Meeting in the Square for Interreligious Discussions

Meeting in the Square for Interreligious Discussions

Last Thursday was a special day in the world of inter-religious activities and working toward tolerance in Jerusalem.

It started off with a great group of Jews, Christians and Muslims, Praying Together in Jerusalem, who get together monthly for interfaith prayer. This month, after their inspiring prayer, they joined other groups that we work with, Speaking in the Square and Meeting Place of the Yerushalmim Movement, for an an unforgettable evening of dialogue and tolerance in Zion Square. Later, ‘Living Together,’ a group of religious leaders from around Israel, joined in on the discussions.

Many faiths speaking in the square

Many faiths speaking in the square

Peta Jones Pellach was one of the organizers of the Praying Together in Jerusalem event. Afterwards, she wrote this in a blog post for the Times of Israel:

“After introductions, I posed the questions, “Can we be friends with people of other faiths? Isn’t his dangerous? Isn’t it also a little ingenuous – after all, don’t we always hold back a little in interfaith friendships?”

My Muslim friend was incensed! Of course you can have deep friendships with people from other faiths! She was passionate. The interchange led one of the young Jewish participants to exclaim that she was overcome with emotion. This was her first genuine interfaith experience. Indeed, none of the participants in the circle was prepared to acknowledge that interreligious friendships can be challenging. Whether or not it is always true, this group felt that difference in religion was not a barrier to a positive relationship.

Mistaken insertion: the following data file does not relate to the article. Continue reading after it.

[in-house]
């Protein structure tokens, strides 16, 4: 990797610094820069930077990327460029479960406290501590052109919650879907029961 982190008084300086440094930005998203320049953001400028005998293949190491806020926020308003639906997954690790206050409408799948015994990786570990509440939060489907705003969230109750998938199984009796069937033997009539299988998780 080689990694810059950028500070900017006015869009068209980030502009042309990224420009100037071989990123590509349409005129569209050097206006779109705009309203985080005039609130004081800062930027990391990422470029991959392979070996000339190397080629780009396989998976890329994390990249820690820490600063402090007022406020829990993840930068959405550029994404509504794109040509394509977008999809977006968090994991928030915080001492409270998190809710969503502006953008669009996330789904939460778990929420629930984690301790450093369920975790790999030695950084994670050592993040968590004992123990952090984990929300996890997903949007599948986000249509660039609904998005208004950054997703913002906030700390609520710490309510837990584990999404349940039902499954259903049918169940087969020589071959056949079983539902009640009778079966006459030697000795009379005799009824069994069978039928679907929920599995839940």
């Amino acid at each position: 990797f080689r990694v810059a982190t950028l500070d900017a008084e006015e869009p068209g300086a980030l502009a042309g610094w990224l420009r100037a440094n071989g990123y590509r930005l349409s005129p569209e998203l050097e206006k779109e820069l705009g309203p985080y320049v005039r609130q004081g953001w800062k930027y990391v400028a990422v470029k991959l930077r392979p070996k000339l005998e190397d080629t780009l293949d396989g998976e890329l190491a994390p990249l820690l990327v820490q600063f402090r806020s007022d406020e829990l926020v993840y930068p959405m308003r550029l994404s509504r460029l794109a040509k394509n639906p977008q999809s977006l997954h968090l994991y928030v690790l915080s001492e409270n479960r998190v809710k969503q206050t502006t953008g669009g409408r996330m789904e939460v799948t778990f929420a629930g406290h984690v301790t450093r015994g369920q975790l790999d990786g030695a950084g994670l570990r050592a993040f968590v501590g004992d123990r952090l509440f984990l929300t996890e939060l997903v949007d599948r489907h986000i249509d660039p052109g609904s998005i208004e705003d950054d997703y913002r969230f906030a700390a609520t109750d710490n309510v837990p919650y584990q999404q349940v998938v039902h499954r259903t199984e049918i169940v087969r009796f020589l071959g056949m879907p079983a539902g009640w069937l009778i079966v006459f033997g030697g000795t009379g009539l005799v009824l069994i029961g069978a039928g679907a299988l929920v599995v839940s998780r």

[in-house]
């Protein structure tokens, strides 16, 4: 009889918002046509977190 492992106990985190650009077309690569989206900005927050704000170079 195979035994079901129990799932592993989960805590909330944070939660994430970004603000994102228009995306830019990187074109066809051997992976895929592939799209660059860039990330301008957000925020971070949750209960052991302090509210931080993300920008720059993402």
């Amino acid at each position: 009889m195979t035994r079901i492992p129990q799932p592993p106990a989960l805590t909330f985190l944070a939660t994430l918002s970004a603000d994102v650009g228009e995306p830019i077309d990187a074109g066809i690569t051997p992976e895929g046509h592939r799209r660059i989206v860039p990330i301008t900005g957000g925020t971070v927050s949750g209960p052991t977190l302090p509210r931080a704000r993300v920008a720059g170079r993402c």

The conversation flowed. Many of the Jewish participants took the opportunity to ask Christians about their faith and the Christians were delighted to be able to explain their beliefs.

….This is unity through diversity.”

Here’s the Facebook post of the event:

Here’s the link to the full post:

http://blogs.timesofisrael.com/we-need-to-talk/

Many thanks to the UJA-Federation of New York and the Jerusalem Foundation for their support in helping us to promote tolerance throughout the city.

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